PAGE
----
Metadata is a lot like physical exercise. We know it’s good for us. We know we should be doing more of it and that we’ll pay for it in the long run if we don’t. So we commit. We’re really going to do it this time. We’ll do it properly and stick with it. Starting…tomorrow. No one can argue with a straight face that we don’t need to exercise or eat properly, but sometimes its really hard to get motivated and even harder to stick with it. Enterprise metadata initiatives are the same way. We know our content repositories are a mess and that no one can find anything. Likewise we know that taking the time to add appropriate tags and classification will make our content more findable, useful and ultimately more valuable. It’s just so hard to change old habits.
When the doctor (or rather the CIO) finally gives us an ultimatum, ‘change your ways or suffer the consequences’, and we admit that the exercise DVDs and high fiber cereal aren’t going to cut it, we break down and join a gym with the proper facilities and equipment. In order to take full advantage of our membership we hire a trainer to show us the proper use of the equipment and then we make the workout a part of our regular routine. We need to take the same approach to metadata. Haphazardly adding user generated tags in random keyword fields is the information management equivalent of purchasing “Sweating to the Oldies” and a ThighMaster. This approach might ease our conscience, but it is not going to improve our health or that of our content management environment.
What is needed is consistent, structured and sustained effort. Establishing standard, basic metadata fields for each content type we manage and always populating them, is a good start; the equivalent of Pilates three nights a week. Defining a few basic controlled vocabularies to be used in conjunction with those metadata fields or perhaps adopting a standard framework such as Dublin Core, will bring you to the next level of fitness. Building metadata creation into the content creation and publication process, either by baking it into the templates or as a mandatory element, can act as a dedicated workout buddy who will keep you motivated. Methodically extending your metadata framework and expanding the range of you vocabularies, essentially adding more weight and repetitions to your workout, will over time bring your content to a peak level of fitness.
Just as we don’t need to build the equivalent of a fully provisioned 24-Hour Fitness franchise in our garage to get healthy, we don’t need to build an advanced metadata management platform from scratch in order to get our content under control. Most ECM platforms have metadata facilities that are grossly underutilized. They tend to not be particularly sophisticated, but they get the job done. For example, Microsoft’s Sharepoint 2010 Managed Metadata Service is sort of the Bowflex of metadata solutions. It provides only rudimentary taxonomy management capabilities, but makes the application of consistent terms simple, convenient and most importantly, routine. When you are just starting out you don’t need an Olympic training facility, just something to get your heart going.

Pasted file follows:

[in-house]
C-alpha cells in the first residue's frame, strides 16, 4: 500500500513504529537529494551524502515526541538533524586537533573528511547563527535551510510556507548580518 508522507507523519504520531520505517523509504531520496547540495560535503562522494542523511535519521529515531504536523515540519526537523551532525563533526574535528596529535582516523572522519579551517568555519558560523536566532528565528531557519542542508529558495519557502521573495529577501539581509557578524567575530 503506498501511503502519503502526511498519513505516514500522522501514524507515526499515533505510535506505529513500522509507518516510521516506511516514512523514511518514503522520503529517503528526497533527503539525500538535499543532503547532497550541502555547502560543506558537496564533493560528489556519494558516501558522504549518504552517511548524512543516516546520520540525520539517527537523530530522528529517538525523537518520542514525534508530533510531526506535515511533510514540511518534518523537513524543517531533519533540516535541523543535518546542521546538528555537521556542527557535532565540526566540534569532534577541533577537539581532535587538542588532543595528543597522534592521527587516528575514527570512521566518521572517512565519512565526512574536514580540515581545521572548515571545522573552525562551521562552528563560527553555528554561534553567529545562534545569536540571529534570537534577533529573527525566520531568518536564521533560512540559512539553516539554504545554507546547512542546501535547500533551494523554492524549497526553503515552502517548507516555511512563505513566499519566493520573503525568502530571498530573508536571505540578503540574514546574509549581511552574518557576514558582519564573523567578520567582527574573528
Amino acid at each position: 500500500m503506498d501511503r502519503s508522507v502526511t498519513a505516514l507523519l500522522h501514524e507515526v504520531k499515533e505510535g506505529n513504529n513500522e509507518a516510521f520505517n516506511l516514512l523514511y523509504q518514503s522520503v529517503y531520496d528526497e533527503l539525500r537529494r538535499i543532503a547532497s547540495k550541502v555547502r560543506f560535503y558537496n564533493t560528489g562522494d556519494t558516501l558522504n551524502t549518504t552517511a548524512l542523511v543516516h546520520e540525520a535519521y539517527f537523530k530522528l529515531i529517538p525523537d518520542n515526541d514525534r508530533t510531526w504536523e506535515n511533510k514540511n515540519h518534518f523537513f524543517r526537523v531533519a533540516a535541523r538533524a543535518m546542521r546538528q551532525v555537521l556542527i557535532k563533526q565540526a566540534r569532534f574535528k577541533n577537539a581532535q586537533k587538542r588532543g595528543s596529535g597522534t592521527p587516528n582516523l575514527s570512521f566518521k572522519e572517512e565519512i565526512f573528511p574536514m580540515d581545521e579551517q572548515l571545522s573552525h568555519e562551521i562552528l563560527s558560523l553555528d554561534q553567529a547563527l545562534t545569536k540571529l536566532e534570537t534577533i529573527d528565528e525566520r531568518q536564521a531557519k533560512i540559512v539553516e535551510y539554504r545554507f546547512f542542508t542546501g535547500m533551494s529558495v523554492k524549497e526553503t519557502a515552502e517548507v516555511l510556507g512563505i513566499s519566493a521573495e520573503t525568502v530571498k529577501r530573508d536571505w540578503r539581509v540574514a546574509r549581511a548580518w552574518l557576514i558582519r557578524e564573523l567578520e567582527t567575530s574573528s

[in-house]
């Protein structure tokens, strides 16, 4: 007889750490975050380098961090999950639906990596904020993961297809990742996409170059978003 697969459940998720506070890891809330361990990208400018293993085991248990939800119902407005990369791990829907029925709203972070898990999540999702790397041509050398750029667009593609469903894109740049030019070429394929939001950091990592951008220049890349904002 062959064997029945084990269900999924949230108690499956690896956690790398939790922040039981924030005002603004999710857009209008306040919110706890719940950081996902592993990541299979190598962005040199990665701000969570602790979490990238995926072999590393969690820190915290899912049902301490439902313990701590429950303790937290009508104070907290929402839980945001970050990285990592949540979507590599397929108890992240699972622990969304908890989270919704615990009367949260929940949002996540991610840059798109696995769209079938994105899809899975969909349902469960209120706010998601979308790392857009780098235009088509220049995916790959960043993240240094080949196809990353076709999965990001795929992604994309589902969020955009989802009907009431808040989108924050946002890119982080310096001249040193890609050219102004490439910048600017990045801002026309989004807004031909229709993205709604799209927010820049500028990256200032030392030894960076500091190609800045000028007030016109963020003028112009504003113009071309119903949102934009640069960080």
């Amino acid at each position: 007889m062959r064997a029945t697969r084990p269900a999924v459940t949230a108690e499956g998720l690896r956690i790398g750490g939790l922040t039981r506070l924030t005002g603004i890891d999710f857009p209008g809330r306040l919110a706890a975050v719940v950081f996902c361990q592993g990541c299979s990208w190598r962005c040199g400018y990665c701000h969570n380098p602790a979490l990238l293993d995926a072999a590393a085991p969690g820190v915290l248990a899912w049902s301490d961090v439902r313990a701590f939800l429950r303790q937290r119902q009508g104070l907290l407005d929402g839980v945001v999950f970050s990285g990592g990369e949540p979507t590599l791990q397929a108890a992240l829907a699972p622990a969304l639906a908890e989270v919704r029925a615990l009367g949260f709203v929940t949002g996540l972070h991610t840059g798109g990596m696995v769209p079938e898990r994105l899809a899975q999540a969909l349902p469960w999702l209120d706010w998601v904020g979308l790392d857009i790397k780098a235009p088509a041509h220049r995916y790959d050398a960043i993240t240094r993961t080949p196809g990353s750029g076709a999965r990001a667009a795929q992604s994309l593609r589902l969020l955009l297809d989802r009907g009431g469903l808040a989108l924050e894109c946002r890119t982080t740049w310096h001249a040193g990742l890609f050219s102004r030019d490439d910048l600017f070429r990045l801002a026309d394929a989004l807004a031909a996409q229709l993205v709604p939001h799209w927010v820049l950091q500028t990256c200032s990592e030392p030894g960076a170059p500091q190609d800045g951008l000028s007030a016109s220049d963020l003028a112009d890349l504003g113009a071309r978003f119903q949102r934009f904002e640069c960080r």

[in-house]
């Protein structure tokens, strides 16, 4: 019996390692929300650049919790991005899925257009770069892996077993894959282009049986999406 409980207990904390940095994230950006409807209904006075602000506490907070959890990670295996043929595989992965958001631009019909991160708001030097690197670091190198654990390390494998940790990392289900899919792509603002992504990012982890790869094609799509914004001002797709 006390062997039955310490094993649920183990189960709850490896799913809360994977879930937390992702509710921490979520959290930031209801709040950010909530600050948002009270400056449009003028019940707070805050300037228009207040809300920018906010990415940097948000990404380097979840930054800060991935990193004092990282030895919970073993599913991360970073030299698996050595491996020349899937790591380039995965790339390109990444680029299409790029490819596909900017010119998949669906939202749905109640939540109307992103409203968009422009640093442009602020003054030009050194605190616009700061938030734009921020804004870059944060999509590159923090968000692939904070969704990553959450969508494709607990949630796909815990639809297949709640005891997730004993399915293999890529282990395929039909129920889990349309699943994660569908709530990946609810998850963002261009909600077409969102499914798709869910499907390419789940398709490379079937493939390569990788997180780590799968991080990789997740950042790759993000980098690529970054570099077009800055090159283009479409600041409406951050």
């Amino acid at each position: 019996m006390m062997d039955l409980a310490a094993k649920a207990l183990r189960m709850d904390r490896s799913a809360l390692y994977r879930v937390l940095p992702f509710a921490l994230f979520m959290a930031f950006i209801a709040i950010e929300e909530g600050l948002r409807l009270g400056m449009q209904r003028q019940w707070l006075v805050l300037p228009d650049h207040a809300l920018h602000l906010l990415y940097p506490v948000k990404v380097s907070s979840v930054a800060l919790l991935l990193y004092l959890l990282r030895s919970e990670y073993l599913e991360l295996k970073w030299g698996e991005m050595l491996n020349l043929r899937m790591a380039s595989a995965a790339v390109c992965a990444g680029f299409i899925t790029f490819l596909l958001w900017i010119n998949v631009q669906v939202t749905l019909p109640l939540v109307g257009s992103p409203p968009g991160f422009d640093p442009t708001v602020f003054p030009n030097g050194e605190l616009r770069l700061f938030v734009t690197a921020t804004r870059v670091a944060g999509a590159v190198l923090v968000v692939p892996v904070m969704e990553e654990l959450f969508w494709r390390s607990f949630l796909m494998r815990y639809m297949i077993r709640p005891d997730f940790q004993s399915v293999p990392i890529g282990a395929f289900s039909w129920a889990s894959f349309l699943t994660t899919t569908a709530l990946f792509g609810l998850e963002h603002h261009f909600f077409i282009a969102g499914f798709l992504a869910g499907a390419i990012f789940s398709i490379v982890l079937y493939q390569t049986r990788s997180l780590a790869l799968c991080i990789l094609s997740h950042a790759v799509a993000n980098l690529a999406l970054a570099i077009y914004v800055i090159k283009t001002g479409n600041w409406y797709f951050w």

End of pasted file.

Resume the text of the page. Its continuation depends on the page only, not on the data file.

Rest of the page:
Ultimately, even if your goals are modest, you still need someone who can show you how to get in shape without hurting yourself in the process. You need a metadata trainer. Preferably this will be a permanent, dedicated resource, who understands the difference between a taxonomy and a tag and can guide your organization through the painful process of getting your content in shape. This is a specific skillset that is hard to find among IT and communications staff. You may need to bring in an outside expert trained in classification, indexing, retrieval and related skills (Yes, library science is making a comeback.) Even if this trainer is only there to bootstrap your metadata efforts, they can help you identify your flabby bits, set up your routine and keep you from getting the content equivalent of a hernia.
Just like the financial benefits of a gym membership, the ROI of metadata can be hard to quantify. (It can be done, but that will have to wait for another post). The true rewards are less tangible, but arguably more important. They are the quality of life improvements brought through better health. Information becomes more available, more accurate, more useable and remarkably more valuable. Realizing those benefits doesn’t happen overnight. Just as a single trip to the gym and skipping dessert after one meal won’t take off twenty pounds, a “lunch and learn” on the value of keywords won’t solve your content problems. Only consistent effort, with the appropriate tools, under the guidance of a proper trainer will get you to your content fitness goals.